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May 2015

Volume 30 Number 5

Visual Studio 2015 - Use IntelliTrace to Diagnose Issues Faster

By Angelos Petropoulos | May 2015

Think about your typical workflow when you’re debugging. Until you’ve successfully identified the root cause of an issue, you’re stuck in a loop of setting breakpoints and repeating testing steps that reproduce the issue. You can now use IntelliTrace to record historical debugging information as the application is running. This helps you break this loop. You can execute the testing steps once to reproduce the issue, then use historical debugging to identify the root cause.

IntelliTrace is the set of historical debugging technologies that extends the debugger in Visual Studio 2015 Enterprise. There’s also a standalone component you can use outside of Visual Studio. IntelliTrace records your application execution looking for interesting events. When an interesting event occurs, IntelliTrace automatically records the call stack and local variables while the application continues to run. You can control the events IntelliTrace considers “interesting” through Tools | Options | IntelliTrace | IntelliTrace Events.

IntelliTrace presents you with a history of your app’s execution using a timeline (a high-level view of events) and a table that displays the details of each event. It also gives you access to historical debugging data by extending and integrating with the Visual Studio debugger. This lets you go back in time and see the call stack and local variables of collected events.

IntelliTrace has found a new home in the Diagnostic Tools window in Visual Studio 2015. The Diagnostic Tools window contains the CPU Usage tool and Memory Usage tool, along with IntelliTrace. If your project type and debugging configuration is supported (for up-to-date information, check, you’ll see a Diagnostic Tools window appear when you start debugging in Visual Studio 2015 (you can press F5 or you can always open it manually using Debug | Show Diagnostic Tools). When you activate Historical Debugging, you’ll see something similar to Figure 1.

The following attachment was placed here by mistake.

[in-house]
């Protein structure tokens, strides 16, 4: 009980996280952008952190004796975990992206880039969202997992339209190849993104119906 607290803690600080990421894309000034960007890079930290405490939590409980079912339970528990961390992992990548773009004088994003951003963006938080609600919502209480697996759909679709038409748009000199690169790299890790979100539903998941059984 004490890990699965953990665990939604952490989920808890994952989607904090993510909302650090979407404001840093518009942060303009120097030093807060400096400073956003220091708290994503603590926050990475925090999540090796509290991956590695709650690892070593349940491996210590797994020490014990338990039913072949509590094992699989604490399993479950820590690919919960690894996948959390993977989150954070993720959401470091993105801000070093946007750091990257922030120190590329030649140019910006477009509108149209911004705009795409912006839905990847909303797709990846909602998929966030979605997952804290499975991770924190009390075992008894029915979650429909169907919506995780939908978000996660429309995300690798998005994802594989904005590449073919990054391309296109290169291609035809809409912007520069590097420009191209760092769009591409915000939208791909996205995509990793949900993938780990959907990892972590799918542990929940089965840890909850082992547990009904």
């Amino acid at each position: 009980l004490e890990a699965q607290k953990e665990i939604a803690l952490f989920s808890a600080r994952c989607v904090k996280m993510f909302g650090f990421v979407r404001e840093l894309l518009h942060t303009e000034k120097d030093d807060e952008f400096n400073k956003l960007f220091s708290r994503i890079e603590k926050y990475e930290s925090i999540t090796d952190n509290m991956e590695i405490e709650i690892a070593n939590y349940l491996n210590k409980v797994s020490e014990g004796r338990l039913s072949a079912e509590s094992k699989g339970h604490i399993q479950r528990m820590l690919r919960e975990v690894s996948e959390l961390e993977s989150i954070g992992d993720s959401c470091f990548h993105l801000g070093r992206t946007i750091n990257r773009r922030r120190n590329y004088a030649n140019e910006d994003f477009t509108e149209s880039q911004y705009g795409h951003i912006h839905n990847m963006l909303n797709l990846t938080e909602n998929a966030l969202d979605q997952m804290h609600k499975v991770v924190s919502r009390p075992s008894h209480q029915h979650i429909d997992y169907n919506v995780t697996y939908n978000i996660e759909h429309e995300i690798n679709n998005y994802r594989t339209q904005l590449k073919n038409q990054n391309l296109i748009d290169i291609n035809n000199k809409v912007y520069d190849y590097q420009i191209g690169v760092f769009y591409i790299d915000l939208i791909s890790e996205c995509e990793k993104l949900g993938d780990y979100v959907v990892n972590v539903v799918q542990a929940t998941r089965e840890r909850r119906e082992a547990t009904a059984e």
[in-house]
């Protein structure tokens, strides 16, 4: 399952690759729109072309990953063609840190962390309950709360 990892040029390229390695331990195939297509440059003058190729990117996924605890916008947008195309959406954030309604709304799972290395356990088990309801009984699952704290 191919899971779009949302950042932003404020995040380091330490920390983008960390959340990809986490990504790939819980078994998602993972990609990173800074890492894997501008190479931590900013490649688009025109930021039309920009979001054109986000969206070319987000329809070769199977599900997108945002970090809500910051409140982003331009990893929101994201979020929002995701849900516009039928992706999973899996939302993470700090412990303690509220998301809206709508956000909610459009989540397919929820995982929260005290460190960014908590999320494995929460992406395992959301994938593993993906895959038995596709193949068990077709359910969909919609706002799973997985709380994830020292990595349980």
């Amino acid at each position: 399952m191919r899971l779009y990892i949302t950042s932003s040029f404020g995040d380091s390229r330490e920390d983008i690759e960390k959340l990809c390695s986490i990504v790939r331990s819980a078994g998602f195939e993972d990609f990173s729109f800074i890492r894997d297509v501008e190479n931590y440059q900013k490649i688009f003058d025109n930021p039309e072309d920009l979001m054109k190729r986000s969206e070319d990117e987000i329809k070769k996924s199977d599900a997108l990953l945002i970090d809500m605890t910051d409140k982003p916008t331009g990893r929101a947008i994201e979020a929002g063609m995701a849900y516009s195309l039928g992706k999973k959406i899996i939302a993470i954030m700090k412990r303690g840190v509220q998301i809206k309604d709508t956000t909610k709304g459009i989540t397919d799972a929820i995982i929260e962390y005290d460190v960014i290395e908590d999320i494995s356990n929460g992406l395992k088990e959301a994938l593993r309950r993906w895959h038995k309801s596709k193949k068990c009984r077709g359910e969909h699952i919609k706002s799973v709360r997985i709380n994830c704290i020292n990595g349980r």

Historical Debugging with IntelliTrace
Figure 1 Historical Debugging with IntelliTrace

Explore the UI

Following is a list of each component of the IntelliTrace UI and its intended purpose and functionality:

Debugger Events: The Debugger Events details table (see Figure 2) is a tabular view of the events IntelliTrace has collected. The columns from left to right are:

  1. A pointer to the event for which the debugger is currently showing information; only one row will have the yellow arrow indicating the location of the current instruction pointer and one row might have a pink arrow indicating which historical event you’ve activated.
  2. The icon used to represent this event on the Debugger Events timeline.
  3. A brief description of the event.
  4. The number of seconds from the start of the debugging session to the time the event was collected.
  5. The duration of the event. (Note: Not all events have a duration.)
  6. The thread ID and name that generated the event. (Note: Not all events are associated with a thread)

Debugger Events Table
Figure 2 Debugger Events Table

If you click on an event in the list to expand it, you can then select Activate Historical Debugging and set the debugger to the point where IntelliTrace recorded the selected event.

Category Filter Control: This filtering control lets you hide or show event categories while they’re still being collected. If you want to focus on a particular category or you’re completely uninterested in another, you can use this to quickly bring them in and out of view. The current list of categories includes: ADO.NET, ASP.NET, Console, Data Binding, Debugger, Environment Variables, Exception, File, Gesture, Lazy Initialization, Output, Registry, Service Model, Threading, Tracing, User Prompt and XAML.

Thread Filter Control: This filtering control lets you hide or show events by the thread from which they were generated, in case you’re only interested in diagnosing a specific thread or you’re positive executing a specific thread has no issues.

Show Events from External Code Button: IntelliTrace respects the debugger’s Just My Code setting. This means that by default it hides events that originate from non-user code to reduce noise. Clicking on this will bypass the debugger’s setting and show events from external code. Most of the time, this will lead to verbose output.

Debugger Events Timeline: This is a graphical view of the events IntelliTrace has collected over time. This is a different view of the same information shown in the Events details table. Use the timeline to get a high-level view, and identify and select areas you want to drill into with the Events details table view. You can filter what you see in the Events details table view by selecting a specific time range.

The Ruler: Above the timeline, there’s a ruler that shows you the point in time at which each event occurred. It also lets you select a specific time range by clicking and dragging. Select a time range to filter the Debugger Events details table.